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VISITING MEXICO CITY? BETTER PACK YOUR STREET SMARTS

As boxing promoter Don King was being driven to his hotel from the Mexico City airport one night in March, four men in ski masks stopped his van. Pointing a gun at King's head, one demanded his watch. Their prize: a $100,000, diamond-studded Rolex. King hadn't listened to experts. ''Don't draw attention to yourself,'' says Rolando Soliz, head of the Mexican unit of Vance International, a security firm in Oakton, Va. ''Leave the Rolex at home.''

Even if you don't sport $100,000 watches, you need to take precautions when visiting Mexico City. Street crime has exploded in the past four years amid economic turmoil, endemic police corruption, and the breakdown of authoritarian political controls. Worst of all for unwary visitors are taxi kidnappings, in which criminals steal a cab, pick up passengers, and force them at gunpoint to withdraw cash from bank machines. Official statistics put the number of crimes at nearly 700 daily. The vast majority go unreported. Criminals don't single out foreigners as targets, but visitors who don't take common-sense precautions make easy victims, says Morton ''Pete'' Palmer, director of services in Mexico for Kroll O'Gara, a security company.

Companies with visiting top executives don't skimp on security. When Intel President Craig Barrett was in Mexico City last August, his entourage was warned not to leave the hotel. Barrett did leave--to meet Mexican President Ernesto Zedillo Ponce de Leon--but he was escorted by a private security service. Indeed, security firms are doing land-office business protecting senior execs. Vance International's top executive protection package costs $1,000 to $1,500 per visitor per day, plus $175 to rent a Chevy Suburban. This gets you a driver trained in evasive tactics, a bodyguard, and more security people in a followup car. Kroll O'Gara provides a similar service, charging $1,500 to $2,000 for a lightly armored car.

Even if you don't need this much protection, there are plenty of safeguards you can take. Look up the State Dept.'s consular information sheet on the Web at travel.state.gov/mexico.html. The sheet is compiled from experience: Almost 10% of embassy employees have been victims of Mexico City crime. And ask your company's security officer if there are any bulletins on Mexico.

One way to reduce the odds of becoming a victim is to take only hotel taxis or cabs from stands, called sitios, that can be contacted by phone. The drivers know each other, and their cabs aren't usually targeted by kidnappers. Never use a green or yellow Volkswagen Beetle street taxi.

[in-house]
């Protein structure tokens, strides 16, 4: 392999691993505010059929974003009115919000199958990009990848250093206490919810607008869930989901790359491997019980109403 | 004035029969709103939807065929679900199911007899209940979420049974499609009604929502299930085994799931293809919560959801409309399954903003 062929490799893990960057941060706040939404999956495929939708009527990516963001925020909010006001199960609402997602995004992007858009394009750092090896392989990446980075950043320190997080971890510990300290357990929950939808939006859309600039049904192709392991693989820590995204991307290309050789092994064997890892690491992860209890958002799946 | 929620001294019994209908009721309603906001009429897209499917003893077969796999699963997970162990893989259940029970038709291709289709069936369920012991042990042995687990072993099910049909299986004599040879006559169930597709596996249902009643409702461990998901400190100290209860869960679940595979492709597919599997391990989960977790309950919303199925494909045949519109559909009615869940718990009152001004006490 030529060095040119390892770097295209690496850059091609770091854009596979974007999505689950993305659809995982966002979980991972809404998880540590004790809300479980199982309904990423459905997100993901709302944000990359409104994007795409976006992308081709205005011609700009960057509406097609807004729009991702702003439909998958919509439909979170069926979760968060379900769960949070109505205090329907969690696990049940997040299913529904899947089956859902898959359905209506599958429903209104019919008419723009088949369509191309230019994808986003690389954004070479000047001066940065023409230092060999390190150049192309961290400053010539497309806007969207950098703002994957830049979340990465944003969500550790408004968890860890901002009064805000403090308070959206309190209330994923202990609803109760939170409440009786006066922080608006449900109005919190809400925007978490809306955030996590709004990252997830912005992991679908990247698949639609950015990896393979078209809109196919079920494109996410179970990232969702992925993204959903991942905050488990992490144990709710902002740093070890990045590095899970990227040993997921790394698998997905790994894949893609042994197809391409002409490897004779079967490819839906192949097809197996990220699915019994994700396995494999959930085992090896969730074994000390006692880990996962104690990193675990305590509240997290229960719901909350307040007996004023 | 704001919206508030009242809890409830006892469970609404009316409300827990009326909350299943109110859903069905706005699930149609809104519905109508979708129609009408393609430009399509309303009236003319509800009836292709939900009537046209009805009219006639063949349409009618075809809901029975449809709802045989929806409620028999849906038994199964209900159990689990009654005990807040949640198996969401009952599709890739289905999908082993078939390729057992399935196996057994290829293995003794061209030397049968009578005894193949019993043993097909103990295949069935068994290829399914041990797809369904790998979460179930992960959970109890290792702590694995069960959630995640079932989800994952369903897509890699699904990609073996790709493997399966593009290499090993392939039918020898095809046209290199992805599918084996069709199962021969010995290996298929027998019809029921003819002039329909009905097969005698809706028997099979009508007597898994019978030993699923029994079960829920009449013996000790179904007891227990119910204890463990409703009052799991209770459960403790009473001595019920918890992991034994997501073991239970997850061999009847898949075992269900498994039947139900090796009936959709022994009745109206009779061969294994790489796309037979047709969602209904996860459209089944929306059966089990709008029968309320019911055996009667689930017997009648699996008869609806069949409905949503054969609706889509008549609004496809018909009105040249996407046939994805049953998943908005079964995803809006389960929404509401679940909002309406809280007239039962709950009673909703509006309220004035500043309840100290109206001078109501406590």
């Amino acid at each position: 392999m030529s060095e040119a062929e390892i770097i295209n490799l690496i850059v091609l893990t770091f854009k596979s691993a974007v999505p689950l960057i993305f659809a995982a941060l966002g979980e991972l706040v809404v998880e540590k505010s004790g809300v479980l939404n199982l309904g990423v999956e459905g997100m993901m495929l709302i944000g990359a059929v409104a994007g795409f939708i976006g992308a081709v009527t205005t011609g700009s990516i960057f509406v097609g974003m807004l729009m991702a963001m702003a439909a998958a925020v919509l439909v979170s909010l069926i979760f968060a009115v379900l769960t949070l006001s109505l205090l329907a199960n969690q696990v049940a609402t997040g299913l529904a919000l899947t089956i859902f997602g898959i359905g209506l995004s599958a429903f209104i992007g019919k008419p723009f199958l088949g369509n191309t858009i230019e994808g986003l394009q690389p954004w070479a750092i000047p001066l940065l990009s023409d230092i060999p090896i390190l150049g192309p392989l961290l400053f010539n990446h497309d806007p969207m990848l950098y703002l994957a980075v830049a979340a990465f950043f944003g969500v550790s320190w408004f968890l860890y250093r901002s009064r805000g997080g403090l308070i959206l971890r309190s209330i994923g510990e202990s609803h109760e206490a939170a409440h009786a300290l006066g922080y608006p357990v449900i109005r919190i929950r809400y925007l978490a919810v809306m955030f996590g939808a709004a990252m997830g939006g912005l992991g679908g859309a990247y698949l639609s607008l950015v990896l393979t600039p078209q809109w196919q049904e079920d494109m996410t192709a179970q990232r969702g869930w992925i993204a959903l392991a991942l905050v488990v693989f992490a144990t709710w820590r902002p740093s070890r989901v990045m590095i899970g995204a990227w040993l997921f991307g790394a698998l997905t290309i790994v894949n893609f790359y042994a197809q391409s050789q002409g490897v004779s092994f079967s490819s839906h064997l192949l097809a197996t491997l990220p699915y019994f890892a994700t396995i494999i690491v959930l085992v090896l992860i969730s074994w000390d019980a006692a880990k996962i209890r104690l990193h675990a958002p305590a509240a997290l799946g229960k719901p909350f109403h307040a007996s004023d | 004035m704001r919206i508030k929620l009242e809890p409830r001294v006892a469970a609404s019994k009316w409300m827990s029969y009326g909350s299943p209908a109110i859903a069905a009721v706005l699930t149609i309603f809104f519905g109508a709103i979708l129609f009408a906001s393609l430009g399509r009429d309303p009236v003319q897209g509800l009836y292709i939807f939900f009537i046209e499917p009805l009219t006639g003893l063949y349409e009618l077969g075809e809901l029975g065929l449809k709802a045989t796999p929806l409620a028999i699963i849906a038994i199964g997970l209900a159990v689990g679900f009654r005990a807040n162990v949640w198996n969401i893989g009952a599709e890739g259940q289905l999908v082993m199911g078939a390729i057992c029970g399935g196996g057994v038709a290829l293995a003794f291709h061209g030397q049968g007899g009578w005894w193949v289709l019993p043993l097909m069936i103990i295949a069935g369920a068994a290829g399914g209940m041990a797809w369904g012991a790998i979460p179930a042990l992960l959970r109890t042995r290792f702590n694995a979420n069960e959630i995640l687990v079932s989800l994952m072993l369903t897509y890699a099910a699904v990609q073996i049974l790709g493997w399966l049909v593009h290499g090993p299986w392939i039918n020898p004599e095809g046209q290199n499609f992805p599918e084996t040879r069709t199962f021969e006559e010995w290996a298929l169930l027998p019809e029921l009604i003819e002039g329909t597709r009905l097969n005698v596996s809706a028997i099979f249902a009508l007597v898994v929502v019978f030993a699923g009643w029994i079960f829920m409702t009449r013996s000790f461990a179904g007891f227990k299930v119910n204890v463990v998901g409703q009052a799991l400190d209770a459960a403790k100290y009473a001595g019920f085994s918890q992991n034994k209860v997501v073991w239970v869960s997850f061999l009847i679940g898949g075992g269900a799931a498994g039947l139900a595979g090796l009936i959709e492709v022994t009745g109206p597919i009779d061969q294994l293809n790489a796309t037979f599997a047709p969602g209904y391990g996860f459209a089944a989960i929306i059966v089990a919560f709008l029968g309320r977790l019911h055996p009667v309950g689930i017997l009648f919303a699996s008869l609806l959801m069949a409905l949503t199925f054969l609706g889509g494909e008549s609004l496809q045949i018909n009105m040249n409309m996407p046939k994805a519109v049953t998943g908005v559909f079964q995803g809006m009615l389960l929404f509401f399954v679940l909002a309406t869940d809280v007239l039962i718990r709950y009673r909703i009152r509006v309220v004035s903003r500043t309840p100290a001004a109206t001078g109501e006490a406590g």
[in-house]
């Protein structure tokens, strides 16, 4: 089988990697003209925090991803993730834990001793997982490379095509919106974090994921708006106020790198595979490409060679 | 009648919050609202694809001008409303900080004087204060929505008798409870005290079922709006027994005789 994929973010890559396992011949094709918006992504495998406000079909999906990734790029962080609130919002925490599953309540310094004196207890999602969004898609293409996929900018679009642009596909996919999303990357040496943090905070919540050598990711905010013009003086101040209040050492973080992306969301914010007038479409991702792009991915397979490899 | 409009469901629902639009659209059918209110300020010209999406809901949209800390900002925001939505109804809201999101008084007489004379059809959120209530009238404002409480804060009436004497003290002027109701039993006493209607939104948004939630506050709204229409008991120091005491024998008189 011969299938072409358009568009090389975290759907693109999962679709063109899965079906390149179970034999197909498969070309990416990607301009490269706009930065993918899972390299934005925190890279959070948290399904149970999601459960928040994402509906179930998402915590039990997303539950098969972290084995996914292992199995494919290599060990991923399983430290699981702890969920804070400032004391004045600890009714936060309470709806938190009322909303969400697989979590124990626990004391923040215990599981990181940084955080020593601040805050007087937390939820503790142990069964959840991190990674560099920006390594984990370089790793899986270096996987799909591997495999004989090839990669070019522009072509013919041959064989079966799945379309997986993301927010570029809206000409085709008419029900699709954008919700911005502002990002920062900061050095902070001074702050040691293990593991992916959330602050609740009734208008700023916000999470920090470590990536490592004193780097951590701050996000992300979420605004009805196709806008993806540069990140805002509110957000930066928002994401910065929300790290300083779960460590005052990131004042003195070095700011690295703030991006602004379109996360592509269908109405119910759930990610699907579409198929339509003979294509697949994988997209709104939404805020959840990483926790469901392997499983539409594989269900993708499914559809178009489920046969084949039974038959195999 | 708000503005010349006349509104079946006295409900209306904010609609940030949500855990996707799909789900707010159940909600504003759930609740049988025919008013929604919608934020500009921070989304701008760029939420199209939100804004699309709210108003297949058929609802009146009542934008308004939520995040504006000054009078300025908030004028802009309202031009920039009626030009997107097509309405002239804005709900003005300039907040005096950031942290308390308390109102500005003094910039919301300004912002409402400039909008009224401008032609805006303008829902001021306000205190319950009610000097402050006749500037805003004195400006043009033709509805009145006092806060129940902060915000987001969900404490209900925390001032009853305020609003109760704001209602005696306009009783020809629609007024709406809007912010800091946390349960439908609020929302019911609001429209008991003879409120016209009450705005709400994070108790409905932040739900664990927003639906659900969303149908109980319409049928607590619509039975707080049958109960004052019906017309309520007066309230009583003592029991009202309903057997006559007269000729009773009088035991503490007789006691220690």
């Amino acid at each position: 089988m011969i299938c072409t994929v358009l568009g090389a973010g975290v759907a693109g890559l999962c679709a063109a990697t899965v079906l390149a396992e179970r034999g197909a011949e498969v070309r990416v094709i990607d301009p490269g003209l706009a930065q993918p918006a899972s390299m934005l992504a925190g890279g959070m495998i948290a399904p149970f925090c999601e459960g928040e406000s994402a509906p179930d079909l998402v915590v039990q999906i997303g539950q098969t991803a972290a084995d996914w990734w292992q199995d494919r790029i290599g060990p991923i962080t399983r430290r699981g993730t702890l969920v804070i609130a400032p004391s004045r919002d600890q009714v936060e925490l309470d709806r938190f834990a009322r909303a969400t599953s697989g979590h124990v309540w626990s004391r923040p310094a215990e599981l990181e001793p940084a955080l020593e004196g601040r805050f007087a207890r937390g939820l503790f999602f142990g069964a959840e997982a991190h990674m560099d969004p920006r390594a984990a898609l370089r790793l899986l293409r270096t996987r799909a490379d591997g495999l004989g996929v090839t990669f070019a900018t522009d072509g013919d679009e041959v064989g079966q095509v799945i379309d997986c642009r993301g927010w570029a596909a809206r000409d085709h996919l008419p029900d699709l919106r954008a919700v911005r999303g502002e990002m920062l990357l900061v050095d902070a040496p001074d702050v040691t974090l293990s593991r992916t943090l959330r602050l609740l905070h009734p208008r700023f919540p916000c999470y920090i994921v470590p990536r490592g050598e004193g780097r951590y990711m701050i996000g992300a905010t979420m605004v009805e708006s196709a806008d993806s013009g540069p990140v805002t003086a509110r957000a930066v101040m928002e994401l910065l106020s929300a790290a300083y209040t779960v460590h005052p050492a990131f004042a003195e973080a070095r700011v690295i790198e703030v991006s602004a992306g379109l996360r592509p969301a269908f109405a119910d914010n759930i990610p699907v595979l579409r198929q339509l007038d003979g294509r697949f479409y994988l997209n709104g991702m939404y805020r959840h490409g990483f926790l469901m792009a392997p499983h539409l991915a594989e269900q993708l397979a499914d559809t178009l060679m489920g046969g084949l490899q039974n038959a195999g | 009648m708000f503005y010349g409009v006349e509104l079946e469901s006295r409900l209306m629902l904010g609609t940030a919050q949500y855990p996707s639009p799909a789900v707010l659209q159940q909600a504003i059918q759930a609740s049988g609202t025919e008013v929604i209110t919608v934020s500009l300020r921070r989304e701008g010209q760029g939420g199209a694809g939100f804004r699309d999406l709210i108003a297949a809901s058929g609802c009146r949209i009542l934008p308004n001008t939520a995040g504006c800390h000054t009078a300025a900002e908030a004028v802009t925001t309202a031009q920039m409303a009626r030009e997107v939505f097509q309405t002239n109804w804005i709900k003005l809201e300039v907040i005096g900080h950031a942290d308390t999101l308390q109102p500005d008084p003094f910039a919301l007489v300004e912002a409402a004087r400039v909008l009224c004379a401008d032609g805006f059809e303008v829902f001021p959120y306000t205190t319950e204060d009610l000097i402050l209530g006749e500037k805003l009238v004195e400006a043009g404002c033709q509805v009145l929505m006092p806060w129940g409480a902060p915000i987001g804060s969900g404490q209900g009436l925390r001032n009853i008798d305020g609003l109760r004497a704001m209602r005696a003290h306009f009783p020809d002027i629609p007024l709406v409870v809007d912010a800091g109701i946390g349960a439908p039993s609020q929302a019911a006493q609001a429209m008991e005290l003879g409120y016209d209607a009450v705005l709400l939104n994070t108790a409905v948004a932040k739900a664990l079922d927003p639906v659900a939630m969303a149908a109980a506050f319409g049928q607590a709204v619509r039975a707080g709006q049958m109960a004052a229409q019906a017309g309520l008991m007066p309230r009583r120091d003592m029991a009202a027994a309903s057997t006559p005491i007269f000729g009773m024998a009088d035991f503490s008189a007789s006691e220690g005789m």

Major hotels have taxi services, usually manned by English-speaking drivers. At the Four Seasons, taxis charge $15 an hour or preset rates, depending on the trip. And when you make your hotel reservation, ask for a hotel taxi to meet you at the airport. The Four Seasons charges $50 for this. Or take the yellow-and-white airport taxis, which cost about $10 for most downtown hotel destinations.

There are places you should avoid. One is the Zona Rosa, or Pink Zone, a seedy neighborhood of restaurants, clubs, and shops just off Paseo de la Reforma, the city's main drag. American visitors have been known to wander into bars there, have their drinks drugged, and end up ''shoeless, hugging a tree in the park 24 hours later,'' says Soliz. Also steer clear of Plaza Garibaldi, the home of the mariachis. If you simply can't forgo live mariachi music, organize a group and arrange for a driver to bring you to the bar and fetch you.

Even the best precautions may not be enough. That's what a group of Japanese tourists learned last December when their bus was stopped just blocks from their hotel. Robbers made off with passports, watches, and cash, but nobody was hurt. Security experts say that if you are accosted, keep your cool, hand over your valuables, and don't try to fight back.

Despite such tales, Mexico City remains a business and tourist destination worth visiting, especially in summer, when the notorious pollution is low. Just keep your wits about you and take the same precautions as you would take in any large city. And steer clear of anyone with a Rolex, even a fake one. Robbers won't be far behind.

By Elisabeth Malkin
EDITED BY AMY DUNKIN



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Updated June 11, 1998 by bwwebmaster
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